By: John Layman (story), Jason Fabok (art), Jeremy Cox (colors)

The Story: It’s a rough night when you get your thunder stolen by the Penguin.

The Review: Another review, another Batman title.  I’ll spare you the lecture on how every series sharing a brand should at the very least bring something different to the party.  Instead, let’s talk a little about Detective Comics, the book which not only brought Batman to life, but from which DC Comics as we know it today took its confusingly redundant name.  In theory, at least, this title should focus on Batman as investigator, rather than avenger or superhero.

However, to write the world’s greatest detective, you need to be a fairly good one yourself—no small task for the ordinary, non-fictional person.  How else can you expect to set up clues amidst the plot with enough intricacy and subtlety that the reader doesn’t spot them and put them together with his commoner’s brain faster than the Batman himself?  With his experience on the unusual and surprisingly complex Chew, Layman seems up to the task.

The first move in his favor is the set-up of a fairly layered plot.  Penguin’s sudden desire for respect beyond intimidation may be entirely personal, but gaining it means stretching his reach across even more of Gotham, including its better institutions.  Even if Penguin’s intentions are harmless for now, his unscrupulousness will infect everything he does.

Adding Ivy to the mix complicates things further, as it always does when you have two Batman rogues in the same arc.  In this case, her presence adds a whole slew of unpredictable variables to the story because she is completely on her own side.  Though Bruce characterizes her “true colors” as “criminal,” he also doesn’t consider her “evil.  Just misguided.”  Even her eco-terrorism shows some concern for humans; her outrage over Penguin’s chemical-spewing businesses includes the fact that “[i]t will poison Gotham for generations.”  Exactly where on the moral spectrum she’ll wind up on this arc is of as much interest to you as anything else.

Actually, I should make that three Batman rogues in the same arc, as a very unexpected, muddy figure shows up to confront the Dark Knight at the end of the issue, demanding to know, “What have you done with my wife?”  Layman clears some of the hows of this twist in his back-up, adequately drawn by Andy Clarke with mild, dry colors from Blond.  Ivy’s reasons for choosing this particular hubbie make a lot of sense, and shows foresight worthy of a major Batman villain.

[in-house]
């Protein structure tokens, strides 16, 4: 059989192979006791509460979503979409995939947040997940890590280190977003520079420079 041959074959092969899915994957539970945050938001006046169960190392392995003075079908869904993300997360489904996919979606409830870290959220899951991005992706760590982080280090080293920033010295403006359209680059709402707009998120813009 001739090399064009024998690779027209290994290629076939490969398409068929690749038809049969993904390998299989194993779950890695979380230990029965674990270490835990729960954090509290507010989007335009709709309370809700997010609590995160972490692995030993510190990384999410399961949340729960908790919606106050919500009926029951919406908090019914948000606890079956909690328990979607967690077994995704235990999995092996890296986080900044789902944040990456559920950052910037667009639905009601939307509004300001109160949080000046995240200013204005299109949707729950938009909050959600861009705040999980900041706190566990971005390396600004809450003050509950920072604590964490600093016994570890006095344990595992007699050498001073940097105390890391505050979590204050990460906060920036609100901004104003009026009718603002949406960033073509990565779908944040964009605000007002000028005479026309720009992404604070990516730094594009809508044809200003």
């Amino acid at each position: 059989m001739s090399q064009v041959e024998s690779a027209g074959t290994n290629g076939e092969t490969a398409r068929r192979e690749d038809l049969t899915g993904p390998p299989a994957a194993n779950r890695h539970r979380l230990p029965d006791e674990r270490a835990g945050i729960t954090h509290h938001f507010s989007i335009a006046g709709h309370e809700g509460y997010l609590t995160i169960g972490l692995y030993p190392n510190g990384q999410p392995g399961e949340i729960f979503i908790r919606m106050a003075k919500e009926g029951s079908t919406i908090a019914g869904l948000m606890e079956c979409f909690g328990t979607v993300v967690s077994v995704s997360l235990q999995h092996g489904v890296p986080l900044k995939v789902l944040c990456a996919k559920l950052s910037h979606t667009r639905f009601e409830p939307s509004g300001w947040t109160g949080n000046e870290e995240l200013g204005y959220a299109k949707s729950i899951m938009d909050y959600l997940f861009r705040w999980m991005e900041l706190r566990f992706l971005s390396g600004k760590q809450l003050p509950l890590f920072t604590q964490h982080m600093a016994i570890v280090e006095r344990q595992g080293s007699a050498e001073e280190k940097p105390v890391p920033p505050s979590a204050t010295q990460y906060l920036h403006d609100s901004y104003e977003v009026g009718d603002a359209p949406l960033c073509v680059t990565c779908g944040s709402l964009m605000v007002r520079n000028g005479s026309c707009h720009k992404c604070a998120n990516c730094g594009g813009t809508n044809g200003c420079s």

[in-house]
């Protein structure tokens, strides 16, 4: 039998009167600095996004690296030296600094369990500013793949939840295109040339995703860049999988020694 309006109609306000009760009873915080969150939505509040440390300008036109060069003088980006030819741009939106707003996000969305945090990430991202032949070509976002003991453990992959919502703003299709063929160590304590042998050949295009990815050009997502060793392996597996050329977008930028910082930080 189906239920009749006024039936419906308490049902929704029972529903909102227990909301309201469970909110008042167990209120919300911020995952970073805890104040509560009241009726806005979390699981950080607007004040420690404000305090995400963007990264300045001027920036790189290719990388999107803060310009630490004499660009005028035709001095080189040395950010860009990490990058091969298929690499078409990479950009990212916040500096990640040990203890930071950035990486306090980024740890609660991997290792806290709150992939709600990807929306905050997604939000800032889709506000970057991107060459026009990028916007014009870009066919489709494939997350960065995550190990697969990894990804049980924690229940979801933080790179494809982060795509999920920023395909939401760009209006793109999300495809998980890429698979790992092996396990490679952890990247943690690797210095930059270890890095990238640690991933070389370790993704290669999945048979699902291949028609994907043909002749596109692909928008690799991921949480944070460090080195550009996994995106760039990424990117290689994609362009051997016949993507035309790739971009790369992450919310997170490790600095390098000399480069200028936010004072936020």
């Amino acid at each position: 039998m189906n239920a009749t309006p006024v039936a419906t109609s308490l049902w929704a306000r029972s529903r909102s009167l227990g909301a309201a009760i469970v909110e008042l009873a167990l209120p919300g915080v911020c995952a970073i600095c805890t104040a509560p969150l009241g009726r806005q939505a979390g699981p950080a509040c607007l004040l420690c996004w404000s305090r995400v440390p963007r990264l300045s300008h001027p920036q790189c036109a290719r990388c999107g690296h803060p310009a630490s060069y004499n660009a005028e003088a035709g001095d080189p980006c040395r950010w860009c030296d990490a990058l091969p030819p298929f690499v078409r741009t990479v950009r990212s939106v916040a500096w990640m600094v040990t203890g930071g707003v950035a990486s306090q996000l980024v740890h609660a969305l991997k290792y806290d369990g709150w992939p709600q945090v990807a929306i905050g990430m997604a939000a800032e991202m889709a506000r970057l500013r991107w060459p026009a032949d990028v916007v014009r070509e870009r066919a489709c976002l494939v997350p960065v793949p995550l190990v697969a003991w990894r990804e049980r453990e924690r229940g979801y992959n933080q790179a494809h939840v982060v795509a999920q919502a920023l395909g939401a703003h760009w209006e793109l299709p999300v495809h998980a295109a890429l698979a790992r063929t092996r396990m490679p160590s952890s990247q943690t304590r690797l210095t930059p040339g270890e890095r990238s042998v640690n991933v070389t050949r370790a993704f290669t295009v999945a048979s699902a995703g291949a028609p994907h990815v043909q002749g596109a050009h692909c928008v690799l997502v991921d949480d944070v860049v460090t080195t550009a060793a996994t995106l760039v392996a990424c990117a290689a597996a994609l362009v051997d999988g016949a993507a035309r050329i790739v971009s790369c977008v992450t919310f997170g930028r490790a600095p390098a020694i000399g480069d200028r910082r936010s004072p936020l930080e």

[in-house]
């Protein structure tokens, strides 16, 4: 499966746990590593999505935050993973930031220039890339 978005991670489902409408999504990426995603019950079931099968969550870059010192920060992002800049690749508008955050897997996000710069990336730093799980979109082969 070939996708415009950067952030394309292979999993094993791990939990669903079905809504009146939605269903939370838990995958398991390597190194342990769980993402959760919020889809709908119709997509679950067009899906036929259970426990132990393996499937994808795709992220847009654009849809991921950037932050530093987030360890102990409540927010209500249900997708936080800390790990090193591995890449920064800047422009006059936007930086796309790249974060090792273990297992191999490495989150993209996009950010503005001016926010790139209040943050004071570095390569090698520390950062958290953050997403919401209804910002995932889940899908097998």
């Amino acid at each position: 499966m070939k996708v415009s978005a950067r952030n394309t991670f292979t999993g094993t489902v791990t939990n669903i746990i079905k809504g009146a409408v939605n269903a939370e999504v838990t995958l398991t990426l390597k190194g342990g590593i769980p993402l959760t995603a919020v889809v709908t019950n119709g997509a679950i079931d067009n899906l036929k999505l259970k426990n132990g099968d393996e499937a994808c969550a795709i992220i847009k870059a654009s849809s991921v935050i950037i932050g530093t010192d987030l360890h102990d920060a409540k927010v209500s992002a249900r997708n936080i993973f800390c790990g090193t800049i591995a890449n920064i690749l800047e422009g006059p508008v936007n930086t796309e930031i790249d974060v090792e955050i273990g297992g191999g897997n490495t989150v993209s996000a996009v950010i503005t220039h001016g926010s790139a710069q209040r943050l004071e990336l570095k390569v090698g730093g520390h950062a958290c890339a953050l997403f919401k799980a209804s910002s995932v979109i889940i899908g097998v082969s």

Another good sign for Layman’s approach to this title: an emphasis on Batman’s tactical, rather than purely physical, skills.  Seeing Bruce’s chess-like thought process as he figures out how to defeat an assassin while making it look like an accident is pretty entertaining, and the method he chooses to overcome Ivy’s mind-control is a clever use of seizure-inducing technology.  More of this, please.

It’s also worth noting that Layman brings his usual sense of humor to the title.  You don’t often think of Batman as a source of laughs, except inadvertently and frequently a result of some mean-spirited violence.  Layman actually dares to have Batman make a few jokes, pulling it off by delivering it with utter dryness.  As Bruce describes several criminal acts which left bystanders in the hospital, Damian guesses the Joker as the perp.  Bruce: “Negative.  I said hospital, not morgue.”

Fabok has long come into his own as an artist, and though he draws everything mostly straight, without too much flair or style or fanciness, he never gets in the way of Layman’s story either.  He has an especial knack at working the characters’ faces.  Even without his cowl on, every muscle in Bruce’s face is taut and tightened in Batman mode; even in a party suit, you can see the vigilante in action.

Conclusion: While the meat of the plot is still up in the air, and the back-up feels a bit superfluous, Layman offers a very different flavor of Batman, one you can appreciate among a whole stand of Batman titles.

Grade: B+

– Minhquan Nguyen

Some Musings: – Layman mostly remembers to write Damian as the erudite and elitist punk he is, but occasionally falls into some Gregg Hurwitz-like childisms.  I don’t believe for one second Damian would ever let the word, “Geez,” come out of his mouth.